In fact, anything downloaded from your site takes up part of this allowance and is added to a running total. Bandwidth is measured in either Megabytes (MB) or Gigabytes (GB).
Unless your site is very small, or you are not expecting many visitors, I would not recommend less than 1 GB (1000 MB) of monthly allowance. The reason for this is simple: if your quota runs out, your site will not be available until you buy more or the month changes and the quota is reset. There are exceptions to this, see sidebar warning.
Personally I like to decide if I want to extend my limit, but as long as you check how much it will cost you per Megabyte (MB) or Gigabyte (GB) and you’re not going to struggle to meet the possible excess, then you could just let it ride. Most hosts will want to contact you regardless, just to confirm what you want to do when you hit the limit.
They like to confirm this is a legitimate extension caused by demand you’re aware of (and you haven’t been hacked and are unwittingly hosting illegal downloads or whatever).
Every host will have a range of packages offering various amounts of everything, as they will for bandwidth. The decision really does come down to you. If you’re planning on advertising your site often, have a large (in terms of MB) site or just don’t want to have to worry, plump for a package with plenty of bandwidth. I would say 1 GB was minimum, 3 GB above average and 5 GB generous. It’s always cheaper to have the bandwidth in your account and not regularly go over that limit as you pay a premium. If you are exceeding that limit regularly, you can always upgrade to a bigger account. To give you some idea, only a rough idea mind, if you’re home page totalled 300 KB with images (and that’s a big example) then you could get roughly 3333 unique visitors to the site each month without overstepping your 1 GB bandwidth limit. Unless you run a national ad campaign, or have a very high demand service, it’s unlikely you’ll exceed that, but as I said, you can always start small and add more if necessary.
Those are really the main two factors you need to consider, but there are obviously plenty of other features touted on the packages. I will briefly run through those extras that may matter, any terms you don’t understand should be explained in the glossary at the back. If you come across a term that I don’t explain, simply contact the prospective host and they should be happy to explain.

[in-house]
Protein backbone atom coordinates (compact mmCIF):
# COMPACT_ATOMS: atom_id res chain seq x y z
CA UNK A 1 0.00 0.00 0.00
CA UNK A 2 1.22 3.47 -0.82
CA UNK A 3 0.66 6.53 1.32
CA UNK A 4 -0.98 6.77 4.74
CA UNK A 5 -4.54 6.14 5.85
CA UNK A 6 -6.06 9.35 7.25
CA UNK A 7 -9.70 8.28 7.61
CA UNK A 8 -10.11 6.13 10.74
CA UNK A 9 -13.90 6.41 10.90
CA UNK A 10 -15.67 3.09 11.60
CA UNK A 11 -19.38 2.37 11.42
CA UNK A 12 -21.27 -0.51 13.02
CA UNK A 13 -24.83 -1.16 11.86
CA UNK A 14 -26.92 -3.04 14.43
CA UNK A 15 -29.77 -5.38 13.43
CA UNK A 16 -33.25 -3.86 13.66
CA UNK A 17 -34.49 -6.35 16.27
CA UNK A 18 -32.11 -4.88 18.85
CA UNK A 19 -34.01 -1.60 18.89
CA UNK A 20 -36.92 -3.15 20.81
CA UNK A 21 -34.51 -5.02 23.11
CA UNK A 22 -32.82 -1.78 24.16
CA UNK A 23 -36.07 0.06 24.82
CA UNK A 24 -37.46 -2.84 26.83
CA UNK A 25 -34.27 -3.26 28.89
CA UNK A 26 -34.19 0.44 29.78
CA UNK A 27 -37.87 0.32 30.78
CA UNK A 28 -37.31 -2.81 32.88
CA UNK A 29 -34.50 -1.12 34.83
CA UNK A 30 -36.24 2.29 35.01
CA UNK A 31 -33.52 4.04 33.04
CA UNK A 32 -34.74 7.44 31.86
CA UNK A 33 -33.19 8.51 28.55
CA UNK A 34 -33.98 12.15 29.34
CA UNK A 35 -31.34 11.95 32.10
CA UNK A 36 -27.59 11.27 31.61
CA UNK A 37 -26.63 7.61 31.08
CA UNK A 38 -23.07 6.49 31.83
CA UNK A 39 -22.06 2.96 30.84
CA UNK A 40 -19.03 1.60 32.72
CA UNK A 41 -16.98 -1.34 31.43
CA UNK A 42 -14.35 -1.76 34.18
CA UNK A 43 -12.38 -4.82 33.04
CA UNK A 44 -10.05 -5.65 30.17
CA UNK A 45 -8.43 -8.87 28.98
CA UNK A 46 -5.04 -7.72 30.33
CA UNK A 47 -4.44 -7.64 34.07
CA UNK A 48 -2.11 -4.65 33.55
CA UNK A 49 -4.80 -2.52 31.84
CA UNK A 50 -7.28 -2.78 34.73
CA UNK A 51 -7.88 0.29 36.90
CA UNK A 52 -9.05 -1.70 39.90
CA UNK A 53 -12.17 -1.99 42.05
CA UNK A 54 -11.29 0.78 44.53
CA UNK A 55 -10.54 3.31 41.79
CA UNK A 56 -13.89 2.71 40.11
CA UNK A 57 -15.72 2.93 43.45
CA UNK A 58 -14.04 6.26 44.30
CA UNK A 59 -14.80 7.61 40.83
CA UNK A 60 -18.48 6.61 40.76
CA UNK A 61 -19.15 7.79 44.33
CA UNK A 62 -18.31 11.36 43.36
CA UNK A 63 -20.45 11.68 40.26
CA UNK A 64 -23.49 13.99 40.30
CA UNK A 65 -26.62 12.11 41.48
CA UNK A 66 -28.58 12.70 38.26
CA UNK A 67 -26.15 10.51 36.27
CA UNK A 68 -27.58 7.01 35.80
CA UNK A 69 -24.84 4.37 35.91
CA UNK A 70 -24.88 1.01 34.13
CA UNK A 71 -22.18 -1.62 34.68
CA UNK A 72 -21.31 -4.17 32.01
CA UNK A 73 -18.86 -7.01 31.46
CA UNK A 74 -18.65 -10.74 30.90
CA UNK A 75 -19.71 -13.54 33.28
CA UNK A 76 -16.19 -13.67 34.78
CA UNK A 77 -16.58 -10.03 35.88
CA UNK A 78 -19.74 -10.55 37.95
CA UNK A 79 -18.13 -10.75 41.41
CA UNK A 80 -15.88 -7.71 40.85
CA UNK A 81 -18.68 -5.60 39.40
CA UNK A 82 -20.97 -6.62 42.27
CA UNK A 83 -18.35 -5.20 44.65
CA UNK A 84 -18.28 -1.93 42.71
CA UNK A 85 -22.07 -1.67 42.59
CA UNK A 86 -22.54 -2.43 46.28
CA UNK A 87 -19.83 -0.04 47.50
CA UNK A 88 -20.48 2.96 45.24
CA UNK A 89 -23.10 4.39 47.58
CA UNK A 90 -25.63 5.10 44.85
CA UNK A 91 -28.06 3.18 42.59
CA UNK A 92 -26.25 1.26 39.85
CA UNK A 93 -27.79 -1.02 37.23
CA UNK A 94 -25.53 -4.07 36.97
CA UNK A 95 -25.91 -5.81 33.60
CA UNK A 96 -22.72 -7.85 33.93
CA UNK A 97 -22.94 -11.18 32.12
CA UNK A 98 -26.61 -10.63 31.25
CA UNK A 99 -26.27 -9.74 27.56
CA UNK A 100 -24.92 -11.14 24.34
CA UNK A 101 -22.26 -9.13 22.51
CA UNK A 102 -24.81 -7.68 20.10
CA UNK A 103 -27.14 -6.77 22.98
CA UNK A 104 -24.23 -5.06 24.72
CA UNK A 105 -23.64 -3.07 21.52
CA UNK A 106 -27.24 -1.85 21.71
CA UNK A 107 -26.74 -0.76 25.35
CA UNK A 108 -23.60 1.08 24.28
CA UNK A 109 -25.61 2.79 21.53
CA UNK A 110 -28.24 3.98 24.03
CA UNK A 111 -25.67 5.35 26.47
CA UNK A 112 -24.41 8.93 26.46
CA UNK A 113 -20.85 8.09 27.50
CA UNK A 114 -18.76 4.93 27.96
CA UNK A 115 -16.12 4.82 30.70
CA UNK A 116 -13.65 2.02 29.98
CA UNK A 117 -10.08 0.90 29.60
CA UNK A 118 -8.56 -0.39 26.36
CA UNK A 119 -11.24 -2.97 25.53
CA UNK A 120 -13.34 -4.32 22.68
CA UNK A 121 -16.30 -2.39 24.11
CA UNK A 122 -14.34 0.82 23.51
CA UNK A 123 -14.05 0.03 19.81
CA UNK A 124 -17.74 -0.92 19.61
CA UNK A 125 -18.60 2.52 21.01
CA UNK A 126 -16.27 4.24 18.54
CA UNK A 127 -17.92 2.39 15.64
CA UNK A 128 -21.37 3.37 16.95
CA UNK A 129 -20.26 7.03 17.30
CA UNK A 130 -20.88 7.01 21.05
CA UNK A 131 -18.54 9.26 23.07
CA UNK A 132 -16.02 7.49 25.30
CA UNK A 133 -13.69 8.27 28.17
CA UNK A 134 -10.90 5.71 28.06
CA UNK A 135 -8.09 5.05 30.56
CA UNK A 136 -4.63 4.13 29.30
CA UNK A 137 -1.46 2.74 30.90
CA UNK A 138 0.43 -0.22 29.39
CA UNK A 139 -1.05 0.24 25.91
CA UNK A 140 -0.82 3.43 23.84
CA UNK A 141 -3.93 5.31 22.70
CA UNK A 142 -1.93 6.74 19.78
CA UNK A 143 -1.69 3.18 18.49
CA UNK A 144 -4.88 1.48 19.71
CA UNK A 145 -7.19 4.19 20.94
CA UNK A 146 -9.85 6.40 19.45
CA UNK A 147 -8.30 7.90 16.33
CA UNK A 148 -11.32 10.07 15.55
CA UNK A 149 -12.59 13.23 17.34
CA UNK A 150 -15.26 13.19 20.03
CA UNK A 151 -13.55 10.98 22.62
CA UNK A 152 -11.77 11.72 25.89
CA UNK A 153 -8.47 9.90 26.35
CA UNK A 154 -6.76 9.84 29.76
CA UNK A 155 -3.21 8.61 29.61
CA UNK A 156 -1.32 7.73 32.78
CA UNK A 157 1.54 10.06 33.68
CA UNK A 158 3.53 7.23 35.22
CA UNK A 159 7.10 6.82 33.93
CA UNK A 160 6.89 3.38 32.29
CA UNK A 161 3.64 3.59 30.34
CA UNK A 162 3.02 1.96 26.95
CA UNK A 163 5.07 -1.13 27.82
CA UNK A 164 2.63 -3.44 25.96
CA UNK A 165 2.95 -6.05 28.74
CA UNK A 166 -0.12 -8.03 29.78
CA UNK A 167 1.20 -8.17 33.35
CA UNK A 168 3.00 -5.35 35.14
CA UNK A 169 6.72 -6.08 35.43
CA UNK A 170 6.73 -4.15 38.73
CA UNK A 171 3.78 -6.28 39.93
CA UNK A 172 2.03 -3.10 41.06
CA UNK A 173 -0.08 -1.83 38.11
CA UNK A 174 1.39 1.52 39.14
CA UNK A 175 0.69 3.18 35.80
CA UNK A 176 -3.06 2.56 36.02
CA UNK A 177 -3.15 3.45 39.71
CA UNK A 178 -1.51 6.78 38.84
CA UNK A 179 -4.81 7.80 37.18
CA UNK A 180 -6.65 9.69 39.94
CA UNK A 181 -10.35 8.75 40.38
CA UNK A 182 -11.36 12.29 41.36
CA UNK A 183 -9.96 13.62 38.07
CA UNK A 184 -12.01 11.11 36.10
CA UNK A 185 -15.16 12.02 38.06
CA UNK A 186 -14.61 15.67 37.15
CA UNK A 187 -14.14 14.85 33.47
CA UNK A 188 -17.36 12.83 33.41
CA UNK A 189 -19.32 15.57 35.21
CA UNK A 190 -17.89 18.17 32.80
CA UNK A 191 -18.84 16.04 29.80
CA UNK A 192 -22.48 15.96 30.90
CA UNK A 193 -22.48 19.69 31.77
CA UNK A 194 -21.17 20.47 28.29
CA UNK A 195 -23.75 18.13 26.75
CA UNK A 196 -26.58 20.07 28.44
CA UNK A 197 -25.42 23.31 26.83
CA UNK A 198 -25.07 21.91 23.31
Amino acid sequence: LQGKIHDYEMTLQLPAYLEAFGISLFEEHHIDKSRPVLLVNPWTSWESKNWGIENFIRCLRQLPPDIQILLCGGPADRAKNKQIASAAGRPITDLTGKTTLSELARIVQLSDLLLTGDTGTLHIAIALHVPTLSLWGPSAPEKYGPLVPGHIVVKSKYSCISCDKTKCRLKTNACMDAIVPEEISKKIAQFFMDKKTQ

One thing you absolutely must check with your host, is what they do when you reach your bandwidth limit. There are two scenarios: good hosts will inform you when you get near the limit and ask you want you what to do, if you do not respond, they stop the site at the limit and your visitors will receive a page saying: “This site has exceeded it’s bandwidth limit for this month” or words to that effect. Some hosts have been known to let the bandwidth run and run, and then send you a bill after the month has gone for the extra bandwidth. Not bad if the site charges a reasonable sum for additional bandwidth, but some sites charge extortionate amounts when this happens and some people have been hit with demands for Â£1000s for even tiny oversteps, and this has been done by big, reputable companies as well.
Common Gateway Interface was one of the earliest programming concepts that enabled interaction and a number of other features on web pages. It can interface with databases, collect and send feedback forms and do a whole host of other things. It’s not a programming language, rather a way of working. CGI scripts are all over the web and some accounts will offer you your own CGI bin to allow you run custom scripts and/or will allow you to install scripts of their own. Useful for feedback forms, but there are now more flexible and easier to use server-side scripting languages out there such as PHP and ASP.
PHP stands for PHP Hypertext Preprocessor (it’s a recursive acronym). What that means is that PHP is a server-side scripting language (i.e. it runs on the server, not the visitors computer). This allows you to do all sorts of advanced things similarly to CGI, but is easier to use (in my experience). It allows you to interact with databases, send email, create secure login areas and too much more to list. You code it into an HTML page, rename the page with a .php extension and when the server requests it, the file is parsed (i.e. the PHP code is turned into working instructions) and the finished page presented to the server as standard HTML. PHP is an open standard, and is constantly evolving. See www.php.net for more details.